The website, blog, and Facebook page are the new face of SAC to the world. Taking advantage of communication technology, our reach is now truly global. At the same time, we will maintain our mailing system (for those not interested in new systems), emailing out occasional letters and keeping all core SAC news available on the main website.

With our new capacities, the question now is “What kind of presence do we want to have?”

For the past two years the board has discussed our stance, and we feel the best way to answer that is to ask you. Is SAC a purely academic organization, or is there more to us that we wish to make a statement about? Consciousness is a big topic, and we are one of the oldest organizations to have examined it. Yet we remain a small voice. Do we want to reach further? Do we want to take an activist stand?

There are two ways you can contribute. First, at the upcoming AAA and 2017 SAC conferences we will host a dialogue about this subject as part of our business meeting. Please speak up. Secondly, you can make your ideas known by contributing to our blog. In the digital media era, identity can be whatever we want it to be. We have core values as an organization, but we are also diverse. The only way to show that to the world is to make yourself known, so please submit materials for SAC to publish online and in our journal. 

Once we have heard from the membership, the SAC board will be rewriting our bylaws to reflect our new stance and the policies that need to be in place for that vision. The new bylaws will be made available online for any members wishing to know more about how we work or the responsibilities of any position they are considering running for in elections. If you want to be more involved, let us know by joining one of the board subcommittees (or start your own). We especially need volunteers to help us with social media, so if you like to post stuff related to consciousness please let Sydney know. 

The final piece of news for you comes after much commentary on the spring conferences. We all love retreat locations. Inclusive semi private conferences in a place of great natural beauty are a preference, much better than the typical hotel with a ballroom full of uncomfortable chairs (sorry AAA). Yet these retreats are also costly. For three years we held the conference at McMenamin’s in Portland Oregon, and we lost money every time.  After much consideration, we have come up with a plan to rotate conference locations biannually. One year will be a retreat style conference, and the other a partnership with an organization that serves both of our mutual interests. Through these biennial partnership conferences, we can do more to integrate with other organizations, which will help bring in new members and create opportunities to share our collective wisdom.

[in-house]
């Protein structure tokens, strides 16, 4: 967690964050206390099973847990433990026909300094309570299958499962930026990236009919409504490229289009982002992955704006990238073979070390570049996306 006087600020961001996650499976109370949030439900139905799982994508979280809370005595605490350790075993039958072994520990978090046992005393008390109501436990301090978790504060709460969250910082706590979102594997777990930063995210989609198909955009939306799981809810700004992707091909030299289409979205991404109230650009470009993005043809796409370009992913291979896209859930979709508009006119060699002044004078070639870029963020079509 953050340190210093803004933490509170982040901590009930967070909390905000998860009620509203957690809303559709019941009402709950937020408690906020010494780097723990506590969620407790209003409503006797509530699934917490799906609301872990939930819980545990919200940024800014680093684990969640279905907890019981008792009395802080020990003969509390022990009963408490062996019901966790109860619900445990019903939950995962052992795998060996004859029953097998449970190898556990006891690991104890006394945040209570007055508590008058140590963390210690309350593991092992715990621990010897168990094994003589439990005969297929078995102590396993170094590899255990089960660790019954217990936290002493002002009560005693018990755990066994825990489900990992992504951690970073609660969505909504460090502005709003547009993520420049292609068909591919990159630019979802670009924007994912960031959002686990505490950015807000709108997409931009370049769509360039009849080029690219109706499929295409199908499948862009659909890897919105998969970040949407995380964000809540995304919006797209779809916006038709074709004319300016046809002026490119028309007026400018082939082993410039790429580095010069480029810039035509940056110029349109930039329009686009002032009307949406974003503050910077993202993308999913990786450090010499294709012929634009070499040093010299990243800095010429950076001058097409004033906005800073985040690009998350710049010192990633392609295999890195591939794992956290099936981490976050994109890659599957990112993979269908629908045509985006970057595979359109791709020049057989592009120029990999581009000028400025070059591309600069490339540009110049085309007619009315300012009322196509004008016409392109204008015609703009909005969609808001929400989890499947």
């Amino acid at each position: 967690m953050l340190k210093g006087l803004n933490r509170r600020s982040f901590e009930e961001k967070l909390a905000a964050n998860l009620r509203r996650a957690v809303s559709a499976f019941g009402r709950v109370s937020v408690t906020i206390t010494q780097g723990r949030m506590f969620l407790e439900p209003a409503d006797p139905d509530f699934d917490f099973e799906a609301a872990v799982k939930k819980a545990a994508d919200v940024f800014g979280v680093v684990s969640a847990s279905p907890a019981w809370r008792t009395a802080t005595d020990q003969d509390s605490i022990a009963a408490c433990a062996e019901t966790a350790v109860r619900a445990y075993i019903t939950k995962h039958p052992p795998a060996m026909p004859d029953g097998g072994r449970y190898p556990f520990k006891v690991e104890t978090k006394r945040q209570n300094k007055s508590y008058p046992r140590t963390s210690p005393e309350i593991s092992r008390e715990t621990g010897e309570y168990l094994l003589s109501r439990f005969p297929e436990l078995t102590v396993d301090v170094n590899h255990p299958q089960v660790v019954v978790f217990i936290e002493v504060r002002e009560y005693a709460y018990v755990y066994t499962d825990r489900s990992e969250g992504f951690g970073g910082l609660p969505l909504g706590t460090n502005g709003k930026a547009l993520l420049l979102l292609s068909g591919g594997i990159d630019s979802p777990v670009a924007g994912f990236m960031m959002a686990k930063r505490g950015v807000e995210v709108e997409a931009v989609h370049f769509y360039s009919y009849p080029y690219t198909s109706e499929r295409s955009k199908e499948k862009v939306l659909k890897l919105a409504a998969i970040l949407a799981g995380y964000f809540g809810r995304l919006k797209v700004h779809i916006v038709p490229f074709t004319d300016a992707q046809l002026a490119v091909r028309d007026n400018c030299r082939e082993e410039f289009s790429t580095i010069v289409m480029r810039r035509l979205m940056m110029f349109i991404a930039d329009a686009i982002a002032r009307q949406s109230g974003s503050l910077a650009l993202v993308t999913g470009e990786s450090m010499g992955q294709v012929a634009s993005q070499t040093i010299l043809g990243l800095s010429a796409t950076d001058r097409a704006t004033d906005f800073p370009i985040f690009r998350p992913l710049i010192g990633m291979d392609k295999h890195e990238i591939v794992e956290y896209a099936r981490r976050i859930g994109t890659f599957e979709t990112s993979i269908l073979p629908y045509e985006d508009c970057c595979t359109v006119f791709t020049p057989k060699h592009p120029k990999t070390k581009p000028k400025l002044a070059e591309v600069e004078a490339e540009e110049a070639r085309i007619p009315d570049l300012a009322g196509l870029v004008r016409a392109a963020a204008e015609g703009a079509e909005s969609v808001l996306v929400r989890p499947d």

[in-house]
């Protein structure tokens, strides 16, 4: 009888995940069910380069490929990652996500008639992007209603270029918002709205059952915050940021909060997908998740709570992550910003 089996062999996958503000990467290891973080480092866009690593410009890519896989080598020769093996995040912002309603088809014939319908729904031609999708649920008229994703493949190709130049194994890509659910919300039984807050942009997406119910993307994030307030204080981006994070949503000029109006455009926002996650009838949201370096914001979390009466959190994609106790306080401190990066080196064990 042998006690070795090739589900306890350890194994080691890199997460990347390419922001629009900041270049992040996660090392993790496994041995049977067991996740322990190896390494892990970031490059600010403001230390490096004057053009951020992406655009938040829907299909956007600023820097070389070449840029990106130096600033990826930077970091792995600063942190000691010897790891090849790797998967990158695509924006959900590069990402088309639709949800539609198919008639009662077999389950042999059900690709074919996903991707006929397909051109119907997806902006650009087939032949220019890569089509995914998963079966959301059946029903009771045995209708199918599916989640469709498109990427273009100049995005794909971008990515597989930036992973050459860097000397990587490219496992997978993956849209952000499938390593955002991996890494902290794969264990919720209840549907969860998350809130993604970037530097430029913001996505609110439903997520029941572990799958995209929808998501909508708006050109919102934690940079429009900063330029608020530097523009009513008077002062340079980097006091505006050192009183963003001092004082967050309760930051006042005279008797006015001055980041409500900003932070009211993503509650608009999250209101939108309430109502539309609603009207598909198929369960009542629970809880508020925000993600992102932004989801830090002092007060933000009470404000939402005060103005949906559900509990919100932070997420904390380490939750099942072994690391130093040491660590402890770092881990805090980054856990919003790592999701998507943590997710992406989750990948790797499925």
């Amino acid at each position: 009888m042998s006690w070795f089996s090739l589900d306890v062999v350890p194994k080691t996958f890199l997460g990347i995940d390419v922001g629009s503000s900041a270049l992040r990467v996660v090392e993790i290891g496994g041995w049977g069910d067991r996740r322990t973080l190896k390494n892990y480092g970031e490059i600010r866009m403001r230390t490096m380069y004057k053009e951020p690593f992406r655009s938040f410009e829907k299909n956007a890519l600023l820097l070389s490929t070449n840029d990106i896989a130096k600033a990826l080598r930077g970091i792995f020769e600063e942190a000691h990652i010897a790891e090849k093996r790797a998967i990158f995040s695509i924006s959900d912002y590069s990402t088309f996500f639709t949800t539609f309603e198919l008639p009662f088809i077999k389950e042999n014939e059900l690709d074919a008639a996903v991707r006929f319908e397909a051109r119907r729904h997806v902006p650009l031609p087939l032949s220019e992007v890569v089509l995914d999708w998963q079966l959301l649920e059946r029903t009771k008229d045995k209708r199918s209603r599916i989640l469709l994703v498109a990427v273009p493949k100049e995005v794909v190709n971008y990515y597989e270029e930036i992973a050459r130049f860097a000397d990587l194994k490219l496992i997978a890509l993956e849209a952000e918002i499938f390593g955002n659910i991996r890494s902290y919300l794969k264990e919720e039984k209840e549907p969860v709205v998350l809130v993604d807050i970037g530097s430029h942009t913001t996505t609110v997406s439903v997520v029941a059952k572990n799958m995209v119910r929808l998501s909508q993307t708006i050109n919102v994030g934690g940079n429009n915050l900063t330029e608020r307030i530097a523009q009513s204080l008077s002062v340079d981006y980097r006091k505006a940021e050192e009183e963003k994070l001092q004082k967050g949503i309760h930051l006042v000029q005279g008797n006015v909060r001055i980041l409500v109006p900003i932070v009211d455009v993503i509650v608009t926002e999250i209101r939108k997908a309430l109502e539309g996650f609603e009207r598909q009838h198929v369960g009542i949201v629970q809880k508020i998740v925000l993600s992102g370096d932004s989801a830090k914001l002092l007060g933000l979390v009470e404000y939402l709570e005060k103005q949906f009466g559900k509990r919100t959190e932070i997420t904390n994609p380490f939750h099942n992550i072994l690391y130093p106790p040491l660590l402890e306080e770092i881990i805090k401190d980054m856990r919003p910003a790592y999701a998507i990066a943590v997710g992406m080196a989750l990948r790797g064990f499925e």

In 2017 we begin this rotation with an incredible partnership with the California Institute for Human Sciences (www.cihs.edu). CIHS is widely known for its cutting edge research into the field of energy medicine with a device called AMI, which is an apparatus to measure the function of the meridian points invented by Dr. Hiroshi Motoyama. Please visit their website for more information on the institute. The call for papers will be sent shortly. This will be our first subtle energy themed conference. Exciting!

For this year’s American Anthropological Association 115th annual meeting in Minneapolis, MN, from November 16-20, SAC is sponsoring two sessions focusing on evidence and consciousness from two different perspectives.  

The first session, Perceiving the Improbable: The (Hard) Evidence of Consciousness (Weds, Nov. 16, 4-5:45 pm, Room 0475) seeks to bridge subjective and “hard science” frameworks in relation to consciousness. This panel hopes to embrace this “suspension of disbelief” mantra of anthropologists.  We hope this panel will offer brisk dialogue about the intersection of “hard” and “soft” ways of understanding.  

The second session, Propaganda and Evidence (Sat, 4-5:45pm, Room 1060) focuses on how power structures and material culture interact with the consciousness of large groups of people.  Inspired by the circus-like, propaganda filled American presidential election (which will have occurred a week prior to the conference), this panel will explore the various ways people are influenced by “facts” and how those “facts” are manipulated – both in the way they are presented and the way they are interpreted.  

In addition, our keynote speaker for the SAC business meeting is Stanley Krippner (Sat, 7:45pm-9:00pm, Room 1175), renowned scholar of transpersonal states and dreaming.